MTA’s Fare Deal

With Gov. Cuomo’s prodding, the Metropolitan Transportation Authority reached a reasonable agreement with the union representing 34,000 bus and subway workers. The five-year deal calls for a reasonable pay increase in return for union concessions on health care contributions and other issues.

The deal inevitably drew some criticism from those who believe it was too generous, but an 8 percent increase over the course of five years shouldn’t break the MTA’s bank. True, the agency’s board warned several months ago that an increase in labor costs could lead to all manner of disasters—not least of them being higher fares. But that alarmist rhetoric has been put aside in favor of a big group hug among MTA executives and union leaders, with Mr. Cuomo smack in the middle of the huddle.

There will be no new fare hikes even though workers will receive a 1 percent retroactive raise for 2012 and 2013, followed by annual 2 percent increases in 2014, ’15, and ’16. Part of that expense will be covered by union givebacks, including a change, from three years to five years, in the time it takes to reach top pay in certain job titles. 

Workers also will pay slightly more for their health care benefits, up from 1.5 percent to 2 percent. That’s only fair, but here’s the rub: Many public employees, including the bus and subway workers, still need to chip in more to help pay for the skyrocketing cost of fringe benefits, including pensions.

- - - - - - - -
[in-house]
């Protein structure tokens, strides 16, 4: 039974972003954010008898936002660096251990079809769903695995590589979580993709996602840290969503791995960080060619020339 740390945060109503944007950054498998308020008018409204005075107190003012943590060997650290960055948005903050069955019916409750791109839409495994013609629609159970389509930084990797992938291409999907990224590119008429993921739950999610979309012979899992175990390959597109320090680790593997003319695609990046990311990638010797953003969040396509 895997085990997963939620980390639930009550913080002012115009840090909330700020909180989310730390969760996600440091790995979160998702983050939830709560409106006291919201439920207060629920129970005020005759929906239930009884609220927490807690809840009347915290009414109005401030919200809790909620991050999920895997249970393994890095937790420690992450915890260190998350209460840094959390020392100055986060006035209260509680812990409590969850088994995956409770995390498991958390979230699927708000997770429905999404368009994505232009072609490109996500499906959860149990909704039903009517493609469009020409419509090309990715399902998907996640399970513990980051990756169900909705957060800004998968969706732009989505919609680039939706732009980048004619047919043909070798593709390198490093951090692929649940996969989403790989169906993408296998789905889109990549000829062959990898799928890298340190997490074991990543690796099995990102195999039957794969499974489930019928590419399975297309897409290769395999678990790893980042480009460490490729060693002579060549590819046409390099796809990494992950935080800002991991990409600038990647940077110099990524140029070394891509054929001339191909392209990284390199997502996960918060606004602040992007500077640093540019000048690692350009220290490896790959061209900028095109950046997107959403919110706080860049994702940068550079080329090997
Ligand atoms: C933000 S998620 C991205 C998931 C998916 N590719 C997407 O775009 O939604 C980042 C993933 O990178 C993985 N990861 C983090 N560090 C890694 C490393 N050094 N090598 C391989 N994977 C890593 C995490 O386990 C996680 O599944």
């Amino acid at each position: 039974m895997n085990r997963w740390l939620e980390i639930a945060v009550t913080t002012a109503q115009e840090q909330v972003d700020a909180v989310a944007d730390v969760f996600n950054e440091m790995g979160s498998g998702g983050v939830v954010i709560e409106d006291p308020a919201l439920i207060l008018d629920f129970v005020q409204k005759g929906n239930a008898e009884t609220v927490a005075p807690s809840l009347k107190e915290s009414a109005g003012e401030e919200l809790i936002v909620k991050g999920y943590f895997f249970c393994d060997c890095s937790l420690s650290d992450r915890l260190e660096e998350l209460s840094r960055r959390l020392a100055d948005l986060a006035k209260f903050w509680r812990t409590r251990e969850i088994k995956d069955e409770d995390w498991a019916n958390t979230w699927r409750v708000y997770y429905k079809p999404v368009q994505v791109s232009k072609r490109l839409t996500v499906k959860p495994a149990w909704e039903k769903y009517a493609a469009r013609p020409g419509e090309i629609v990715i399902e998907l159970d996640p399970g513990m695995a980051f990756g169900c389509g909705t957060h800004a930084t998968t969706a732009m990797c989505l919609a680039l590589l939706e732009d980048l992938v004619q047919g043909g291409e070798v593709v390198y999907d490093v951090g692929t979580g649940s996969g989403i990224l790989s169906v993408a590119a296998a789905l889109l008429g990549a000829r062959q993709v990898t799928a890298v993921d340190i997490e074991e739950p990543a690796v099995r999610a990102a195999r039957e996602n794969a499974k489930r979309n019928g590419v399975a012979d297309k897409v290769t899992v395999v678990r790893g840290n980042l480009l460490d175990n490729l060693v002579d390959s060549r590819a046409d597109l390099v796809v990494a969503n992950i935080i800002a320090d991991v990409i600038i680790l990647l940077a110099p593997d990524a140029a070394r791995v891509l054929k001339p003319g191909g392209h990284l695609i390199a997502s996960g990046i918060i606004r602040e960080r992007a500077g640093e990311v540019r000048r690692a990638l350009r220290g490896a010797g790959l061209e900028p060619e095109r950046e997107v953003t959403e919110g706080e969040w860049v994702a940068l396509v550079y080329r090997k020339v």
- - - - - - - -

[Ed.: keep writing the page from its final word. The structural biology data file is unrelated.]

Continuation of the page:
Say this about the embattled Chris Christie: If he is remembered for one thing other than Bridgegate, it will be how he worked with New Jersey Democrats to achieve a desperately needed reform of state health benefits. Workers who paid nothing or next to nothing will, over the course of five years, pay a third of their health insurance premiums. 

That kind of dramatic reform won’t happen in Albany in an election year, nor, it seems, will it happen in Bill de Blasio’s City Hall. But it will happen, sooner or later, because it simply must. Ironically, the costs of pensions and benefits for public workers in New York are shredding the social safety net, because as mandated costs go up, there’s less money to spend on other programs.

The small hike in health care contributions for transit workers is a positive. But New York needs much more reform, and soon.